Donald Knuth’s TEX, a computerized typesetting system, provides nearly everything needed for high-quality typesetting of mathematical notations as well as of ordinary text. It is particularly notable for its flexibility, its superb hyphenation, and its ability to choose aesthetically satisfying line breaks. Because of its extraordinary capabilities, TEX has become the leading typesetting system for mathematics, science, and engineering and has been adopted as a standard by the American Mathematical Society.
A companion program, METAFONT, can construct arbitrary letterforms including, in particular, any symbols that might be needed in mathematics. Both TEX and METAFONT are widely available within the scientific and engineering community and have been implemented on a variety of computers. TEX isn’t perfect—it lacks integrated support for graphics, and some effects such as revision bars are very difficult to produce—but these drawbacks are far outweighed by its advantages.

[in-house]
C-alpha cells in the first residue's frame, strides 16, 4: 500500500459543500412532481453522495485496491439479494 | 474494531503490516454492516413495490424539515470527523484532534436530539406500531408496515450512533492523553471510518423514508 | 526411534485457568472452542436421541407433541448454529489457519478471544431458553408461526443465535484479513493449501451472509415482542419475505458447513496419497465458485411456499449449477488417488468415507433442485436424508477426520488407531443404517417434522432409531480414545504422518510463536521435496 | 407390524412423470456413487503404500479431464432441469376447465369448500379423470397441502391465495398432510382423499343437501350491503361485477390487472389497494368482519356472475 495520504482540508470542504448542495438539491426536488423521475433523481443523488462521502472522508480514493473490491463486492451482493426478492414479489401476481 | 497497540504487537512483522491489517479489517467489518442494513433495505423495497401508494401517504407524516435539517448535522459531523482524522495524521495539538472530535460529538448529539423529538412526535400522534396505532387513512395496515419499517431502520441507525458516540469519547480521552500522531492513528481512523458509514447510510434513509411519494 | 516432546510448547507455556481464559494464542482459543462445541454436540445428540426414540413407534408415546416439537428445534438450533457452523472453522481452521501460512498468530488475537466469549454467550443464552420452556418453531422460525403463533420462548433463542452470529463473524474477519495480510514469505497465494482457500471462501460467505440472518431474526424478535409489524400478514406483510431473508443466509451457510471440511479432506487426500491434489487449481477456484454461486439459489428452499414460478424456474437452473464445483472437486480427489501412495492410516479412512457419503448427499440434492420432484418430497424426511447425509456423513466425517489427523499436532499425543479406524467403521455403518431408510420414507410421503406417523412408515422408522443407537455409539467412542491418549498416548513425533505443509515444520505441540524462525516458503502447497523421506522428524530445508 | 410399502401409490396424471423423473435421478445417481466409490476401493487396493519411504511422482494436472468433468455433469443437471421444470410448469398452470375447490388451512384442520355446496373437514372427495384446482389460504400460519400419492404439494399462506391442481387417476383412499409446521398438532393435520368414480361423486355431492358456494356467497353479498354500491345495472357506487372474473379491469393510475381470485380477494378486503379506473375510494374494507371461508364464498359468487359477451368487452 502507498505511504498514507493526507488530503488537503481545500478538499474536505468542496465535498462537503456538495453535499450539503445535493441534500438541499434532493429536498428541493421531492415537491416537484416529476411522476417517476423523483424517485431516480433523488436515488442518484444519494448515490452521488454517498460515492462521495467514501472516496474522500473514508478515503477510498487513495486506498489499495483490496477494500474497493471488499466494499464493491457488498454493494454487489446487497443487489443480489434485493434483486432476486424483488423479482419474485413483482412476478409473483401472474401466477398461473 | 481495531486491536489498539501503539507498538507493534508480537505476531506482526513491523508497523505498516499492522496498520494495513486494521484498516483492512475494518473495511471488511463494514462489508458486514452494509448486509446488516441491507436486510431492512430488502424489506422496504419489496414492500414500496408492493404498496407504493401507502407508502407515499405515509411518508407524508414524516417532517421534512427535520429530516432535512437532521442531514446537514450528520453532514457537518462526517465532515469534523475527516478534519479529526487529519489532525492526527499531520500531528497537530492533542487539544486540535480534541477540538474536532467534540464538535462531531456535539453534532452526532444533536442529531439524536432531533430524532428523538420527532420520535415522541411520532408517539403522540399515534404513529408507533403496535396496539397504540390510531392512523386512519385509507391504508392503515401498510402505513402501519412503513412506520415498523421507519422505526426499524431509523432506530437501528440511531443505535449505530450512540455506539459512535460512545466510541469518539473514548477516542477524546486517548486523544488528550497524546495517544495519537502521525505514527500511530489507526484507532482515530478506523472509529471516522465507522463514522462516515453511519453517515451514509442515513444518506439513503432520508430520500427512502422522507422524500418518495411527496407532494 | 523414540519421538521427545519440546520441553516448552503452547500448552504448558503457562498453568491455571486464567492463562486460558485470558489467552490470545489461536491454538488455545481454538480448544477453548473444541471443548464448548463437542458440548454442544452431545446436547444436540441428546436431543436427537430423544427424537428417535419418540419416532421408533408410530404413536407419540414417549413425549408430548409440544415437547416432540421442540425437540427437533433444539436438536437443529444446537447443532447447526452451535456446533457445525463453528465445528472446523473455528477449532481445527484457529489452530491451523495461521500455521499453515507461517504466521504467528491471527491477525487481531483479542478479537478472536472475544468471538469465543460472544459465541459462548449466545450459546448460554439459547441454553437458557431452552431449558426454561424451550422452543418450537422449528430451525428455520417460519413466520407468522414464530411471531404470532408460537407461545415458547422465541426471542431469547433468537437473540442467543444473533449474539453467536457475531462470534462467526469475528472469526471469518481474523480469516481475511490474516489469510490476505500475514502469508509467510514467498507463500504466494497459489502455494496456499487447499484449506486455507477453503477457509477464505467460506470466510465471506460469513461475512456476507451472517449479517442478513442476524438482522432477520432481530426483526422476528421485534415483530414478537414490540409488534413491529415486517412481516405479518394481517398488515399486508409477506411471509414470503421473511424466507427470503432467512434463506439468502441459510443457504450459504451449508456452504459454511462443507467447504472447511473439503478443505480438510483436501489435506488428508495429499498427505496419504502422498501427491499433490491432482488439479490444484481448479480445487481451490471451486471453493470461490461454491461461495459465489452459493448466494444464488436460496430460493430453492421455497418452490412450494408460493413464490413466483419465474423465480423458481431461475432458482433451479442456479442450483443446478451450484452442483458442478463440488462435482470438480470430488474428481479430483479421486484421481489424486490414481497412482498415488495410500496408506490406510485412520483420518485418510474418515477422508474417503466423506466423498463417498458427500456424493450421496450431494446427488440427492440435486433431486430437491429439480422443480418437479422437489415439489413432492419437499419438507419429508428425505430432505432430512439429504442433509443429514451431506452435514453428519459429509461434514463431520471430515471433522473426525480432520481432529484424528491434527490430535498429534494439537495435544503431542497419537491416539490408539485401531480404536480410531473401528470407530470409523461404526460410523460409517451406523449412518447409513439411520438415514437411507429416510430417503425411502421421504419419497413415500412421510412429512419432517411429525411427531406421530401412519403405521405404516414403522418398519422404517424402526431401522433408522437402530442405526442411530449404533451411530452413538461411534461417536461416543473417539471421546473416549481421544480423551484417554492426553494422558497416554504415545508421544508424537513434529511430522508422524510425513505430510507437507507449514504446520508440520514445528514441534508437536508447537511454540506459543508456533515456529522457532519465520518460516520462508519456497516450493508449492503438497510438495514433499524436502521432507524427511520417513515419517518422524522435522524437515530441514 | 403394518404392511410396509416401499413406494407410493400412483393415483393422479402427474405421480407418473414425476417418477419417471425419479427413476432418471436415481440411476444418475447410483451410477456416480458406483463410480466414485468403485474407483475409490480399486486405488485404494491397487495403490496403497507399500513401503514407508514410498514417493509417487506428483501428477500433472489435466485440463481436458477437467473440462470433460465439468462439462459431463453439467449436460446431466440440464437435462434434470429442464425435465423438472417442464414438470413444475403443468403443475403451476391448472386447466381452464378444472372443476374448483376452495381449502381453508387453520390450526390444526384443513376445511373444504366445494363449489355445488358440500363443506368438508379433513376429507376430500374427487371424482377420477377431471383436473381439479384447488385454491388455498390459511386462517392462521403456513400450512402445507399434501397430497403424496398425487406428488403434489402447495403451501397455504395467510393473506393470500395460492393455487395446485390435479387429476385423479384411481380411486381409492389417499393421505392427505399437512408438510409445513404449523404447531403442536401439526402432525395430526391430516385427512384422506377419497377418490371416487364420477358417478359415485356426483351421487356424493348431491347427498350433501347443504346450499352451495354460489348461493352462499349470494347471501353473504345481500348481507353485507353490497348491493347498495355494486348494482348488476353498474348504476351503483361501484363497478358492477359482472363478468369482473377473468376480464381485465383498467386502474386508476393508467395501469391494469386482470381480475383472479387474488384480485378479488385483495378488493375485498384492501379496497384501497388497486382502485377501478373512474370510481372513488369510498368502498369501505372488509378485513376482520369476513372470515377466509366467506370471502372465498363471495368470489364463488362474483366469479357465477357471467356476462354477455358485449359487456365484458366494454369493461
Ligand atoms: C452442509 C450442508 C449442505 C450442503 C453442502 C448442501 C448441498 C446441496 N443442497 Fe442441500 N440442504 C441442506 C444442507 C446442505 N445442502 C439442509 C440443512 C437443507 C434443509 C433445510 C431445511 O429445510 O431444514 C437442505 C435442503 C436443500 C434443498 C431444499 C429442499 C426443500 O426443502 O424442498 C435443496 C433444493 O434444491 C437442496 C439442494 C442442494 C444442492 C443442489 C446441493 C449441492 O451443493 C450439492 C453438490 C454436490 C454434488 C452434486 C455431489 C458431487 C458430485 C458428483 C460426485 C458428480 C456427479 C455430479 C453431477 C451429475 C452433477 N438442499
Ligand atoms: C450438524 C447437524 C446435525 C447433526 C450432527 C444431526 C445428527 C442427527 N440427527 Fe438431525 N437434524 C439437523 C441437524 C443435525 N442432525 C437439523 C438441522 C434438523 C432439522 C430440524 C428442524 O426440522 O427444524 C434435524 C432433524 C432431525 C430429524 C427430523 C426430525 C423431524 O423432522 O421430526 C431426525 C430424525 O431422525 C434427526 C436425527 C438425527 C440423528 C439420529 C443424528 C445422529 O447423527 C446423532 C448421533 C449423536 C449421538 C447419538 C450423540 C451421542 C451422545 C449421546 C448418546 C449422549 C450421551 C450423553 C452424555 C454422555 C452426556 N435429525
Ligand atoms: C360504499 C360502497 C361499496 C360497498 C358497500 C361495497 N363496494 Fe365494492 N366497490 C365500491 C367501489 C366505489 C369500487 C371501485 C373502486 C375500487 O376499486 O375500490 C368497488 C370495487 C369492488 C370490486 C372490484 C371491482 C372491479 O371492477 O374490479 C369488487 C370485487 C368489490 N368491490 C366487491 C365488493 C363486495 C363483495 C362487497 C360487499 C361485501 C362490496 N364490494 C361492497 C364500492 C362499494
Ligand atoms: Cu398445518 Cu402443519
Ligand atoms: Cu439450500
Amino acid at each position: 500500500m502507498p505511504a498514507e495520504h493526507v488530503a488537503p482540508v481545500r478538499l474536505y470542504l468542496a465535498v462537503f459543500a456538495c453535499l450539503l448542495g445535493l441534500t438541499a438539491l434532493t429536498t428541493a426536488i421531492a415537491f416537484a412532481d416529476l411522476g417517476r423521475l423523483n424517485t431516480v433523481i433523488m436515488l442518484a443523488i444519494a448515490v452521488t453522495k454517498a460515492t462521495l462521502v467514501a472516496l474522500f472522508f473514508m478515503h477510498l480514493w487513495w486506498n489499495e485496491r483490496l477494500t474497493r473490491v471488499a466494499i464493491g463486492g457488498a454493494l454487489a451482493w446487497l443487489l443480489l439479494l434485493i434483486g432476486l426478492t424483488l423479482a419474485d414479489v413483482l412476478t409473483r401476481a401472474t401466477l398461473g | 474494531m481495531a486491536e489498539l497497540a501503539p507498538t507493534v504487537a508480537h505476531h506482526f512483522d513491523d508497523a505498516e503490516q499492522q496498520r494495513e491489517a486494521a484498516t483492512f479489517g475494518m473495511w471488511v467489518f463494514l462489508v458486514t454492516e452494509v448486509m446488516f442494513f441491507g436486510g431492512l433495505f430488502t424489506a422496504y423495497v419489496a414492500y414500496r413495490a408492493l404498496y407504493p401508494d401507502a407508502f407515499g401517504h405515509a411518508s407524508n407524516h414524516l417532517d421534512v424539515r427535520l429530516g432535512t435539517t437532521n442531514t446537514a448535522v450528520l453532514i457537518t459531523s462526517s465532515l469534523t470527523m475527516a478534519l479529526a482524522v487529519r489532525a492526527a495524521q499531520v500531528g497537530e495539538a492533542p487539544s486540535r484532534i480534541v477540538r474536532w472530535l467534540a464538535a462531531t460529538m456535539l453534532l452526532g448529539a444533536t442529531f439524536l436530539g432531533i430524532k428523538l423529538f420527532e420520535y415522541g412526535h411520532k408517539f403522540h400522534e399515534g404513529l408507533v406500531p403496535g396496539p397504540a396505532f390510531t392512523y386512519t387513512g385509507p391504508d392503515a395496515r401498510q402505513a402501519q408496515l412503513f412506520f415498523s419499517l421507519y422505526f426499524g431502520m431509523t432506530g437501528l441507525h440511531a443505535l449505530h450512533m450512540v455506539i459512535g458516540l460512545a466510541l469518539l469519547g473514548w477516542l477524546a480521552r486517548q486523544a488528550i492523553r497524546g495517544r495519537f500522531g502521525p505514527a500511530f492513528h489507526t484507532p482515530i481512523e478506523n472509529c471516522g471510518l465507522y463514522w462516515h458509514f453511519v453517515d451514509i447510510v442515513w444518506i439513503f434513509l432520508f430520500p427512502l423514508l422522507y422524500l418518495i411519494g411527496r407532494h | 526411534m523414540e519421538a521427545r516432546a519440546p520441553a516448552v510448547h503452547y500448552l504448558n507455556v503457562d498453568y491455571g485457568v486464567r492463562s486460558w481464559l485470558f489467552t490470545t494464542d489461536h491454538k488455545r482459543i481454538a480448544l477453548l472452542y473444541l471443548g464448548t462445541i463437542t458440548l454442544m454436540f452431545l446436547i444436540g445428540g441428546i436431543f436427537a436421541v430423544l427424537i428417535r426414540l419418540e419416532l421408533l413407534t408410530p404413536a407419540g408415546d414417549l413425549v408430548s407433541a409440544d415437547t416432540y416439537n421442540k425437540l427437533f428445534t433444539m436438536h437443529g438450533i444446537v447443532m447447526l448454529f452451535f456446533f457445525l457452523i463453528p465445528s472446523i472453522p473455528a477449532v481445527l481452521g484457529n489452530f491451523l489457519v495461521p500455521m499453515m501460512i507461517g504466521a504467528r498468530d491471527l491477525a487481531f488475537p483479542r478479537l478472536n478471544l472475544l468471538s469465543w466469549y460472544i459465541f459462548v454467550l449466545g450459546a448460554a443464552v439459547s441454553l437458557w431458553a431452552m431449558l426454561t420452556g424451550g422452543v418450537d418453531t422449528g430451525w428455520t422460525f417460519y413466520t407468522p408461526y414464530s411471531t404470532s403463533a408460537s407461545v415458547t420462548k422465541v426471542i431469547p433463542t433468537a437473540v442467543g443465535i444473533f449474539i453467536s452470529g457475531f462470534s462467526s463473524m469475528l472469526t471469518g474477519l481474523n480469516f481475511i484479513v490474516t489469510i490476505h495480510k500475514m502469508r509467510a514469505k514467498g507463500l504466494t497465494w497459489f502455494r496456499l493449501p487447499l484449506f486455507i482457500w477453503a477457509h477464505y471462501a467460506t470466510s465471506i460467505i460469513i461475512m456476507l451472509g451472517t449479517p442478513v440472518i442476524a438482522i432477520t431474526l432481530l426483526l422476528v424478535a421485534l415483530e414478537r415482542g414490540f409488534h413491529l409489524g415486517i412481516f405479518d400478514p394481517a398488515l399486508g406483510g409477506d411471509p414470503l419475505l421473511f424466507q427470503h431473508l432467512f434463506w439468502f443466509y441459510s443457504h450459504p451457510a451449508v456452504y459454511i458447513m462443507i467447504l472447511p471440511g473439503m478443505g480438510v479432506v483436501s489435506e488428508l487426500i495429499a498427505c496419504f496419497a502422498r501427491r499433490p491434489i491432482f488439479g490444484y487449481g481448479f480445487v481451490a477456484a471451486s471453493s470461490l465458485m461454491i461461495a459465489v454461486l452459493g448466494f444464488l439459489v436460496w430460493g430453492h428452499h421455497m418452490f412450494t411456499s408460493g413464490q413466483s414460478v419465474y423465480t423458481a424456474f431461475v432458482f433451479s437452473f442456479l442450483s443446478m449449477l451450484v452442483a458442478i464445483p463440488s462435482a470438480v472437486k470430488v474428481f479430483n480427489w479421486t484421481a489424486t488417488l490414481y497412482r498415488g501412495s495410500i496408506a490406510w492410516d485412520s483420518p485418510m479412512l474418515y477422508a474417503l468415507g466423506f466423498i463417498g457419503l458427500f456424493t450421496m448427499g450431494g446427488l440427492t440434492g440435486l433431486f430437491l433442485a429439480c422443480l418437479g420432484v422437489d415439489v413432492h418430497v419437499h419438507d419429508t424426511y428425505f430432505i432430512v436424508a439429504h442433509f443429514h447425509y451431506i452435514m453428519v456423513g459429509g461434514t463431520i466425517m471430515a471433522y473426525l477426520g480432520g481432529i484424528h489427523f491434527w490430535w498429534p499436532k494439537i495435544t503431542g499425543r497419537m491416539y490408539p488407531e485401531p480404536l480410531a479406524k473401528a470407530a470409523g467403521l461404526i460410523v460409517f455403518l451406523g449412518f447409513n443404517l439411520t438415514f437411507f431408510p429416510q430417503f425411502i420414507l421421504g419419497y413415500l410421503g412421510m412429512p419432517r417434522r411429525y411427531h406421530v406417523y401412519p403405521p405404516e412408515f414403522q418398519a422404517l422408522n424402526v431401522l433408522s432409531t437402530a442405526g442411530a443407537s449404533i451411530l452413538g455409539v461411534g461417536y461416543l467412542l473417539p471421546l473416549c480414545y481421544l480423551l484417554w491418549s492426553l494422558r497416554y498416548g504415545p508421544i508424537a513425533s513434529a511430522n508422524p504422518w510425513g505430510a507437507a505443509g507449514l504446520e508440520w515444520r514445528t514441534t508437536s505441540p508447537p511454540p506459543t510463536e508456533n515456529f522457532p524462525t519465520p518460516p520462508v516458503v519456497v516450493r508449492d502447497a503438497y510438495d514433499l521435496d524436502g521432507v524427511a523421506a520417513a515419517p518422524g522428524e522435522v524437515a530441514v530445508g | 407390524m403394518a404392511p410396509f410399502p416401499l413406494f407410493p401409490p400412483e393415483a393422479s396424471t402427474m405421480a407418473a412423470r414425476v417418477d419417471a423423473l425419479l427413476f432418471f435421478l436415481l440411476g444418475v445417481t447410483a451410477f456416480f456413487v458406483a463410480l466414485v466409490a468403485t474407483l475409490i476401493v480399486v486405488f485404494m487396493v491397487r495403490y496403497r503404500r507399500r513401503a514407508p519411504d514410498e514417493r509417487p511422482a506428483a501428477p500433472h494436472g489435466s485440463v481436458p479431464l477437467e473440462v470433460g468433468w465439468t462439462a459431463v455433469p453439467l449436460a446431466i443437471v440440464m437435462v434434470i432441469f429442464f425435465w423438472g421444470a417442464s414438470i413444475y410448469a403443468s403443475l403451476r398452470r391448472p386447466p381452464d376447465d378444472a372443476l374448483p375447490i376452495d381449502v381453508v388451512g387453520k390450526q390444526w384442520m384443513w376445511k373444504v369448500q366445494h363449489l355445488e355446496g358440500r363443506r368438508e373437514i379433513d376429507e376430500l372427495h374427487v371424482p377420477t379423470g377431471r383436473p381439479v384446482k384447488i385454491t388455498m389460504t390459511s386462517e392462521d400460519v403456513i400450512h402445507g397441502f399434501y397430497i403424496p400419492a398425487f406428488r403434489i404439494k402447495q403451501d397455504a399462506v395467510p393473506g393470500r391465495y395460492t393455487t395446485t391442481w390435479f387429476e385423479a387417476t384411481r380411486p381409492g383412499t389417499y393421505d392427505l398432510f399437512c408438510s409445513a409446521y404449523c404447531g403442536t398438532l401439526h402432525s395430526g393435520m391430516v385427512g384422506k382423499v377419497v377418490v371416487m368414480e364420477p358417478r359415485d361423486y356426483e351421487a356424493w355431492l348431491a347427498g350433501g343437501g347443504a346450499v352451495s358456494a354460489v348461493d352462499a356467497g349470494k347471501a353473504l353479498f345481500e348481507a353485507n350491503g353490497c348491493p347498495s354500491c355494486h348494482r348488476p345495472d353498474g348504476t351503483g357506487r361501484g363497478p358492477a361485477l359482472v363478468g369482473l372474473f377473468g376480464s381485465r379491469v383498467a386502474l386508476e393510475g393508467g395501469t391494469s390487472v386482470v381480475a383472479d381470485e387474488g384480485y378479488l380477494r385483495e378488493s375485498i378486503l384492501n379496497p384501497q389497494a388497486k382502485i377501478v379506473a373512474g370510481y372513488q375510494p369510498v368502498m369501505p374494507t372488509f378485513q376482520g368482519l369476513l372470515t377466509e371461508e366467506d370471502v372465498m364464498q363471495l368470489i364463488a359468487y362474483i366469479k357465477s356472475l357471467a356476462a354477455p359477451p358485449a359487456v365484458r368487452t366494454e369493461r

TEX for the Impatient is intended to serve scientists, mathematicians, and technical typists for whom TEX is a useful tool rather than a primary interest, as well as computer people who have a strong interest in TEX for its own sake. We also intend it to serve both newcomers to TEX and those who are already familiar with TEX. We assume that our readers are comfortable working with computers and that they want to get the information they need as quickly as possible. Our aim is to provide that information clearly, concisely, and accessibly.
This book therefore provides a bright searchlight, a stout walking-stick, and detailed maps for exploring and using TEX. It will enable you to master TEX at a rapid pace through inquiry and experiment, but it will not lead you by the hand through the entire TEX system. Our approach is to provide you with a handbook for TEX that makes it easy for you to retrieve whatever information you need. We explain both the full repertoire of TEX commands and the concepts that underlie them. You won’t have to waste your time plowing through material that you neither need nor want.